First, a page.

post #7246 of 7384
Quote:
Originally Posted by sebenste View Post

As the starter of this thread, I have only this to say in regards to the food off-topic posts...

When are you all going to invite me for dinner?

Yeah, things are slow on the full-power OTA side of things. This is, after all, about the transition. We might be getting close to have it power down, with the next hot thread being "stations repacking after the FCC shuts off 32-51"...

I think in the end at most they'll take 38-51. I think someone smart will eventually convince those that vote on that having an untouchable channel 37 in the middle of 31-51 will cause issues. If they did take away 31-51 then mobile companies could use 31-36 and 38-51 they couldn't use 31-51. Well what good does only being able to use 31-36( 36 MHz ) do?
post #7247 of 7384
Quote:
Originally Posted by BCF68 View Post

I think in the end at most they'll take 38-51. I think someone smart will eventually convince those that vote on that having an untouchable channel 37 in the middle of 31-51 will cause issues. If they did take away 31-51 then mobile companies could use 31-36 and 38-51 they couldn't use 31-51. Well what good does only being able to use 31-36( 36 MHz ) do?

Perhaps the wireless companies could get legislation passed to prevent extraterrestrials from using channel 37 and they could have it too. They could get the FCC to send them a Notice Of Apparent Liability for unauthorized use...
post #7248 of 7384
Quote:
Originally Posted by BCF68 View Post

I think in the end at most they'll take 38-51. I think someone smart will eventually convince those that vote on that having an untouchable channel 37 in the middle of 31-51 will cause issues. If they did take away 31-51 then mobile companies could use 31-36 and 38-51 they couldn't use 31-51. Well what good does only being able to use 31-36( 36 MHz ) do?

Having a gap at 608 to 614 MHz is no impediment at all for many reasons.

1) Most cellular spectrum in the US is paired. An unallocated block at one end of the band just means there will be an unpaired block at the other end. Unpaired blocks can be used for TDD LTE.

2) The spectrum has to be divided up for auction to allow smaller players to have a chance at bidding. The largest block is likely to be 20 MHz for a nationwide LTE Advanced network. Then lots of regional 10 MHz blocks for the smaller players.

3) LTE Advanced will have carrier aggregation to handle non-contiguous spectrum allocations. This is already a problem at 700 MHz, where the allocations were made before the LTE standard arrived on the scene. Folks like AT+T with 6 MHz blocks can't compete with Verizon's 11 MHz block. And of course, the 11 MHz block is a waste of 1 MHz (actually 2 MHz, since it's paired).

Ron
post #7249 of 7384
I cant see where will stations move from 31 -51? Low VHF stinks for digital. Handful there I am sure would want off. FCC changing from MPEG-2 to MPEG-4 or other newer codec for better effiency? Is FCC hoping that small broadcaster will sell their spectrum to Wireless Companys?
post #7250 of 7384
Stations voluntarily selling their spectrum is exactly what the FCC is counting on. That and channel sharing, in which two or more licensees share the same 6 MHz block of spectrum. To hear FCC officials, one would think that that's the answer to all TV spectrum problems.
post #7251 of 7384
Quote:
Originally Posted by dhett View Post

Stations voluntarily selling their spectrum is exactly what the FCC is counting on. That and channel sharing, in which two or more licensees share the same 6 MHz block of spectrum. To hear FCC officials, one would think that that's the answer to all TV spectrum problems.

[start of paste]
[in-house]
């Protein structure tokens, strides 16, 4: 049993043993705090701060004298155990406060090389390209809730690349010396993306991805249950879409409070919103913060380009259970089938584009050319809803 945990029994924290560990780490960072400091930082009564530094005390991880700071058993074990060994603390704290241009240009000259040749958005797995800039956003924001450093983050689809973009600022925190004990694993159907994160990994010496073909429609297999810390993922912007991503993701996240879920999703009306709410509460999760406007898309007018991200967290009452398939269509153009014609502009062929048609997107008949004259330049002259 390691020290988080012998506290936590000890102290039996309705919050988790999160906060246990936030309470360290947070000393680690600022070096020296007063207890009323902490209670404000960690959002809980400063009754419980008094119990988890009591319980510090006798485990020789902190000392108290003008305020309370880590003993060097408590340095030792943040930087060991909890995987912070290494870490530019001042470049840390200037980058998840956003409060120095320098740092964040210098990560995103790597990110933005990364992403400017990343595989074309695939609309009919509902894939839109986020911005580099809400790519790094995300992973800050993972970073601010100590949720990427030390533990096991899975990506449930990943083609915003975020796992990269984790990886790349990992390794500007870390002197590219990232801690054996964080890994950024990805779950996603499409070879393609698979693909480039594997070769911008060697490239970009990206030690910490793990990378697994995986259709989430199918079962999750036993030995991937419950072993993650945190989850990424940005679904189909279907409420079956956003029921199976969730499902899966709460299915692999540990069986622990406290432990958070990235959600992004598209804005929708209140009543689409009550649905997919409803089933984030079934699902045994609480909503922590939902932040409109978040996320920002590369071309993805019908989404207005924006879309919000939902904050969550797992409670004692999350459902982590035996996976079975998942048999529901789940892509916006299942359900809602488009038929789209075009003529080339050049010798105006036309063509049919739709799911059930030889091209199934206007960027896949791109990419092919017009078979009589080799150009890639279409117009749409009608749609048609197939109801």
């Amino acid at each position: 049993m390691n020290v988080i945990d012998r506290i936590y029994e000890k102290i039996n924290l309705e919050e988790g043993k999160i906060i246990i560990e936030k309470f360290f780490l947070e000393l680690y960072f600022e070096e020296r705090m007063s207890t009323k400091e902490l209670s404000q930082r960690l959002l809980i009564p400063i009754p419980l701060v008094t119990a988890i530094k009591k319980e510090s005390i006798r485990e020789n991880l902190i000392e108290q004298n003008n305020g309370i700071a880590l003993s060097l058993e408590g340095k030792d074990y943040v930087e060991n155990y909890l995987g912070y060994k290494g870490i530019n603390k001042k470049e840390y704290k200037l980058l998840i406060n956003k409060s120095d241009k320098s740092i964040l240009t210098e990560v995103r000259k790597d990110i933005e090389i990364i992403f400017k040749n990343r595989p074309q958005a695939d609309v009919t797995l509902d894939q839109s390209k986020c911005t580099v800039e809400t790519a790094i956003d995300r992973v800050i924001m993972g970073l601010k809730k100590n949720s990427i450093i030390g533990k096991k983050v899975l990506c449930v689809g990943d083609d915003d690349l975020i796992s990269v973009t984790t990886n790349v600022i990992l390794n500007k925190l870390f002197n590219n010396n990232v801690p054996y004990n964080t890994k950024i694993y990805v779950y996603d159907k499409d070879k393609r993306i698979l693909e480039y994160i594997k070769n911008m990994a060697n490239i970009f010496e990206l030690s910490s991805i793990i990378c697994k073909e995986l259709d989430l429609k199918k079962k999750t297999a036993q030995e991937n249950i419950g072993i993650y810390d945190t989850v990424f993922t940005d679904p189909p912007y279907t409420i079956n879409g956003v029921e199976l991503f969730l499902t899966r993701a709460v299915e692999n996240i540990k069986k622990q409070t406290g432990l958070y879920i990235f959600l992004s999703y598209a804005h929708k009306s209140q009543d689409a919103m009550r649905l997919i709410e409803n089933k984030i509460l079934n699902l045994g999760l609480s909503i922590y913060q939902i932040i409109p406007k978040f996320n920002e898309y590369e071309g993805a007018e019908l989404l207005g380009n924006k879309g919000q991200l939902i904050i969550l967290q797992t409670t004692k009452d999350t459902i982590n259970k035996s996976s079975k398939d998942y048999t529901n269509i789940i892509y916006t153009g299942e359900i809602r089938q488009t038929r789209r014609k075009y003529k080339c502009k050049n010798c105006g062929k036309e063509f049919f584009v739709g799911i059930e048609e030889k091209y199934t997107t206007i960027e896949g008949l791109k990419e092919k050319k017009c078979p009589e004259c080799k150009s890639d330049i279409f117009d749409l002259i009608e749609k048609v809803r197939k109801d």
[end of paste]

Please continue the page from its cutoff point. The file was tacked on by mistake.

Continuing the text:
I'm not advocating channel sharing because it limits options for sub channels, but KSBW in Salinas is broadcasting NBC 1080i on 8.1 and ABC 720p on 8.2. Both pictures look far better than I imagined they could. Maybe I'm not picky enough, but I can't see any real difference between their quality and other NBC/ABC network stations. I have not yet been able to take a careful look at KSBW when there is live sports on both networks.

There is another option to increase efficiency but I wouldn't expect anyone to be enthused about it: 16 VSB. Twice the data rate at the penalty of 3 dB higher signal-to-noise. Doubling the transmitter power could make up for that but multipath issues would be worse. Of course this would require a second transition which I agree is all but off the table for the foreseeable future.

Still though, 16 VSB + MPEG-4 + 2x transmitter power + improved receiver multipath performance would equal a significant increase in bandwidth efficiency without degrading reception.

Chuck
post #7252 of 7384
Quote:
Originally Posted by Calaveras View Post

Still though, 16 VSB + MPEG-4 + 2x transmitter power + improved receiver multipath performance would equal a significant increase in bandwidth efficiency without degrading reception.

Yep, and the idiots with the ties too tight around their necks, such that they can't think straight, will cram even more useless crap into the previous bandwidth, still resulting in the main HD stream to macroblock like crazy,
post #7253 of 7384
Quote:
Originally Posted by Calaveras View Post

I'm not advocating channel sharing because it limits options for sub channels, but KSBW in Salinas is broadcasting NBC 1080i on 8.1 and ABC 720p on 8.2. Both pictures look far better than I imagined they could. Maybe I'm not picky enough, but I can't see any real difference between their quality and other NBC/ABC network stations. I have not yet been able to take a careful look at KSBW when there is live sports on both networks.

There is another option to increase efficiency but I wouldn't expect anyone to be enthused about it: 16 VSB. Twice the data rate at the penalty of 3 dB higher signal-to-noise. Doubling the transmitter power could make up for that but multipath issues would be worse. Of course this would require a second transition which I agree is all but off the table for the foreseeable future.